The recent abuse scandal in Kasur, Pakistan, reveals how entrenched this is. 280 children were enslaved into performing in 400 videos; the CDs sell for less than a dollar each. For six years nobody got wind of it simply because the police and politicians ensured that business went on.

In 2010, the ruling Democratic Party of Japan had shockingly refused to make possession of child pornographic material a criminal offence on grounds of freedom of expression. In a disturbing incident, a mother had taken images of her infant son and sold them on the internet. What was she expressing? What about the infant’s freedom of expression, freedom to privacy? What about every child’s?

Around that time, an Indian army officer was arrested for uploading 157 videos of child porn; all the kids in it were Caucasian. The authorities, therefore, deduced that none of them was shot by him.

These are criminals who are in a manner of speaking killing the children, or at least their childhood. To call this pornography would be wrong.

The Indian government’s retreat using these instances to ban porn, therefore, does not fit in. We are a repressed society because we do not have a liberal porn culture. There is ignorance about the body and the consensuality between objects, as the consumer is one too before images that invoke his helplessness.

Women and Men

Feminism is often put to test when it comes to pornography. The pro-choice proponents who find it reprehensible use the objectification angle against it. When Sunny Leone, an Indian origin adult film actor, joined mainstream films she immediately became the poster girl of the wet dream not only due to her appeal (which is about as much as any other’s) but also because of her history. Taslima Nasreen, writer of frank memoirs who has no problems sharing her picture posing on a giant penile sculpture, was shocked: “Women’s half naked dirty dance became normal in Bollywood, the next step is to make a known porn-star enter TV and cinema.”

This is nothing more than entrenched hierarchy that assumes the tone of intellectual morality. For one who claims to have serious issues with objectification, she had once said that being called a “fallen woman” was an achievement, quite forgetting that this is how many societies view a porn star, who would not even have the luxury of political asylum.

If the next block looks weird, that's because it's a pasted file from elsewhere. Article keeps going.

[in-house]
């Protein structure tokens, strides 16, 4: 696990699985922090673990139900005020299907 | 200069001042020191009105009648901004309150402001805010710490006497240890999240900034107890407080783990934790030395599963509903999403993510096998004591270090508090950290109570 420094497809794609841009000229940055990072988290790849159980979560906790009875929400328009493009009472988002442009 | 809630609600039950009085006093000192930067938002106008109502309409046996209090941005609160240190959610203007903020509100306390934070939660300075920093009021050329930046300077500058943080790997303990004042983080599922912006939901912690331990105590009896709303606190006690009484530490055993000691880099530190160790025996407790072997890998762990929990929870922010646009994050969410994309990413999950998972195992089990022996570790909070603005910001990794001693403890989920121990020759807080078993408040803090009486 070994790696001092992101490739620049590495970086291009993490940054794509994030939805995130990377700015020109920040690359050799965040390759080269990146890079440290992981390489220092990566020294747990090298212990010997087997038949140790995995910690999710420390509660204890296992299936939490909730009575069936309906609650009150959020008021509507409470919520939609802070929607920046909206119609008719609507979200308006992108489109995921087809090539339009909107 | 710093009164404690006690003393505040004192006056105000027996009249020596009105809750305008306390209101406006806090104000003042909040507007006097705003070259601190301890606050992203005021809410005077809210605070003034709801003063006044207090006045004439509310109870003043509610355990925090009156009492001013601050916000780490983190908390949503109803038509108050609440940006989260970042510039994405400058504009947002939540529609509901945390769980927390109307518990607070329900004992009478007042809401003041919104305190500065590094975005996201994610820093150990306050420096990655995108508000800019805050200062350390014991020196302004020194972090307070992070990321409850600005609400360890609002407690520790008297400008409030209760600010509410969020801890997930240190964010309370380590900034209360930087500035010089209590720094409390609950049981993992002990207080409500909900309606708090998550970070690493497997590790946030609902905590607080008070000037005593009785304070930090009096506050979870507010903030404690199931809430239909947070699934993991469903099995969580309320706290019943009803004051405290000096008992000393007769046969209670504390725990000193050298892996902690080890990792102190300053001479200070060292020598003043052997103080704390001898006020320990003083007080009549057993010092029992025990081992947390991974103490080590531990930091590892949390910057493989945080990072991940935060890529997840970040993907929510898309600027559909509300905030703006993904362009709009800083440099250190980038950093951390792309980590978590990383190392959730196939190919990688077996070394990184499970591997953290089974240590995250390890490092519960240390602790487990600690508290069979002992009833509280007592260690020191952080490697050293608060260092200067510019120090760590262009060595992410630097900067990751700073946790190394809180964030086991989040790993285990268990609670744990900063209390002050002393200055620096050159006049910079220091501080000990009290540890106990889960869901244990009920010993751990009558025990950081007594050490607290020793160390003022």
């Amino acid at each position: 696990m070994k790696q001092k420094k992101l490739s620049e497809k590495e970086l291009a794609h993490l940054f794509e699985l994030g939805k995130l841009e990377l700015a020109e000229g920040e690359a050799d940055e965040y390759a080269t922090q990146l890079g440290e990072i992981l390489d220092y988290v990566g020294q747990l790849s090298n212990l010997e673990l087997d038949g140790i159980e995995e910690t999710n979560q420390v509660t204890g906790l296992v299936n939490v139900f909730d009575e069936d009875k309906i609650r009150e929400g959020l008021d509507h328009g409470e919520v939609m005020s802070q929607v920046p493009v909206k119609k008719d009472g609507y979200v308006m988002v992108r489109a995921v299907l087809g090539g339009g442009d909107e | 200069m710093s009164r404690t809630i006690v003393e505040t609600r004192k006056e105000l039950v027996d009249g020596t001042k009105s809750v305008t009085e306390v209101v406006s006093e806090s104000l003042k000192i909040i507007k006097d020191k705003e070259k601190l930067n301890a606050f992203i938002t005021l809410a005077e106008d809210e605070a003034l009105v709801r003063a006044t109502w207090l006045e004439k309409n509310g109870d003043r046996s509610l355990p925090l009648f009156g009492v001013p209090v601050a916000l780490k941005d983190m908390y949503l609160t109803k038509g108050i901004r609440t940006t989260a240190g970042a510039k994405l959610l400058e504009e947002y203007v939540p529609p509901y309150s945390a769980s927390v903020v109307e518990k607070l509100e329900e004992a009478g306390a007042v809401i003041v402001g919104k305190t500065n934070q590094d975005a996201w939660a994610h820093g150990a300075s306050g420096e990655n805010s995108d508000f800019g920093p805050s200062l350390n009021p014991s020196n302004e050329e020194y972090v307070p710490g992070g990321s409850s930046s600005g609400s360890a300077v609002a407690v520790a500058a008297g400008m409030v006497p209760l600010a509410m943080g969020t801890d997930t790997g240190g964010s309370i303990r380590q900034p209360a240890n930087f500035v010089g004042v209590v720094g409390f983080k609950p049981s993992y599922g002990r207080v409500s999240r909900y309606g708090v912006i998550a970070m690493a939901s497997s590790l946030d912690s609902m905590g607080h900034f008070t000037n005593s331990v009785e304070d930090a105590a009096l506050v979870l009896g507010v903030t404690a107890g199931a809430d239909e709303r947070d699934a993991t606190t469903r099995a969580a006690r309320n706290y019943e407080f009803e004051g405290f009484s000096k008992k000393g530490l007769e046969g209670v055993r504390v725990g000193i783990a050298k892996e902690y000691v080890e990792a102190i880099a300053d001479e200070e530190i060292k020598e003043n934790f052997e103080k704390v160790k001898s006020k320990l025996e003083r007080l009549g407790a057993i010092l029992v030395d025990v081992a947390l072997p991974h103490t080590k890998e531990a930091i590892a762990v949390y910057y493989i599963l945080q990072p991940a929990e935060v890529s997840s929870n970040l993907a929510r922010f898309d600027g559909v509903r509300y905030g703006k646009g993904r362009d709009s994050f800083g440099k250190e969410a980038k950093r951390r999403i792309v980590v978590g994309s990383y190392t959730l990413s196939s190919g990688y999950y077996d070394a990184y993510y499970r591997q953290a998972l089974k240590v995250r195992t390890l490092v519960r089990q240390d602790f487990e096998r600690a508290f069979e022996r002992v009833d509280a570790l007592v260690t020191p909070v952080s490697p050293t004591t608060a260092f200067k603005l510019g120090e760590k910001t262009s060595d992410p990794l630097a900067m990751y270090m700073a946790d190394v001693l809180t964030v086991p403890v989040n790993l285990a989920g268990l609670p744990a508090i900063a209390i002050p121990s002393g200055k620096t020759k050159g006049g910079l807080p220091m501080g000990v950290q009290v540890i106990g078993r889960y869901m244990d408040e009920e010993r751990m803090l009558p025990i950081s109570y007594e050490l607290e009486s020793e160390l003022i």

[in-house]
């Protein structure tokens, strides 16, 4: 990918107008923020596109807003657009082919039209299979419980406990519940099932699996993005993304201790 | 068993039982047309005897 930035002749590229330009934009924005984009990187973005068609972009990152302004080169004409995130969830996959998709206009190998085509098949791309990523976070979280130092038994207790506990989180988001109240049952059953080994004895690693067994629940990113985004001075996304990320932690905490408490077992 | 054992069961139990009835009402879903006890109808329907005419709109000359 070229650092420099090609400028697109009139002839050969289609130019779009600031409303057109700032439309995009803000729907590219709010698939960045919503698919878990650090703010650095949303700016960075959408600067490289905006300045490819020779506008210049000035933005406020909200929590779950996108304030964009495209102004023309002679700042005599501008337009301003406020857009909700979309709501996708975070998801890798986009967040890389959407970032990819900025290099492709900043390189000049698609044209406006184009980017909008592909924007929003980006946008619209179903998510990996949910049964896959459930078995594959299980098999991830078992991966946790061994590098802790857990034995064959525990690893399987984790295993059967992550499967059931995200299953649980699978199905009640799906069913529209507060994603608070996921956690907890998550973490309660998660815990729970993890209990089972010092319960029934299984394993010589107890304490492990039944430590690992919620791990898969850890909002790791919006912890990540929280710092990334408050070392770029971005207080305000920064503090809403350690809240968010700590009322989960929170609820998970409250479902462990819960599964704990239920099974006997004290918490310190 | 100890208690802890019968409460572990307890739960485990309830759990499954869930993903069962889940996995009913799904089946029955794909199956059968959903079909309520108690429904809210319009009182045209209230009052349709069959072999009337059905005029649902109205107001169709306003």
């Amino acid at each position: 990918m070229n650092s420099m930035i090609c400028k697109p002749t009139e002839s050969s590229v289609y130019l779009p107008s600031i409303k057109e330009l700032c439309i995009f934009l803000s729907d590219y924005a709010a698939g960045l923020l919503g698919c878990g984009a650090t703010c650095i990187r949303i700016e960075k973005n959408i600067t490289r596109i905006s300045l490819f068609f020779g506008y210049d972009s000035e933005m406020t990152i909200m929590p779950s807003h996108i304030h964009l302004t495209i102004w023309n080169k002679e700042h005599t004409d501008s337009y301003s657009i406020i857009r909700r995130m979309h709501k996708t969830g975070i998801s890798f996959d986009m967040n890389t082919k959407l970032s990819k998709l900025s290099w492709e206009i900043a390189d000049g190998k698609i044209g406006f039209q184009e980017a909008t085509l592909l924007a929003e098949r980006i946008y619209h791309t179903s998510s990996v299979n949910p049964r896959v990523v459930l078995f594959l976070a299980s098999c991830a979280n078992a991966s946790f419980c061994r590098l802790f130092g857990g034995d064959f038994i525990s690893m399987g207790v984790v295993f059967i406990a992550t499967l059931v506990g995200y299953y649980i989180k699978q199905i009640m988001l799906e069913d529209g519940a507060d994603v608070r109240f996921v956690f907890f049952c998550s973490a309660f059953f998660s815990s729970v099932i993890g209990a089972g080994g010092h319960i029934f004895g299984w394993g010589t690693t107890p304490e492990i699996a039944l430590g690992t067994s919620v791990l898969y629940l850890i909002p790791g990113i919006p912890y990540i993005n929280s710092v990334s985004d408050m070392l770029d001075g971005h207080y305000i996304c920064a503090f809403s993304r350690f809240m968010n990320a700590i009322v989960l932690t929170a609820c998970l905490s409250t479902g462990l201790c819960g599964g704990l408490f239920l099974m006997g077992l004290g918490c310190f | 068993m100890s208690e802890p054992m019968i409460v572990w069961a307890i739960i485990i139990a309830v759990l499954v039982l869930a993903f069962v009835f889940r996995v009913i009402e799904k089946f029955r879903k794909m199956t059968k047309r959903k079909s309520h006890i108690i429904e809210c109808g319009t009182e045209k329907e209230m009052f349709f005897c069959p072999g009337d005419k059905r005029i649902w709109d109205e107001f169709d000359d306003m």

It is notions such as these that objectify women and not pornography. Likewise, the accusation of creating a false body image might apply to mainstream advertising and cinema too, as well as the flashing red carpet images with their thigh bombing and safety pin cleavages. In fact, the several niche adult sites cater to many alternatives, including different body types.

It is ridiculous to suggest that such access to adult content alters relationships, for relationships are not only about sex. Just as dildos have not replaced men, it is unlikely that relief through images would make women redundant. Masturbation too relies on fantasy, and surely fantasy cannot be antiseptic.

Musician John Mayer had said in a Playboy interview, “When I watch porn, if it’s not hot enough, I’ll make up back stories in my mind, this is my problem now: Rather than meet somebody new, I would rather go home and replay the amazing experiences I’ve already had.”

This is not skewed priorities, but in some ways it freezes positive pleasure signals and memories like any other nostalgia. There is no escaping it and there is no reason to.

Socio-political titillation exploits, not the harmless pin-up that in fact could help in the seeking and finding of a sexual identity, as well as idealisation outside of the constricting hold of stratified roles.

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Farzana Versey can be reached at Cross Connections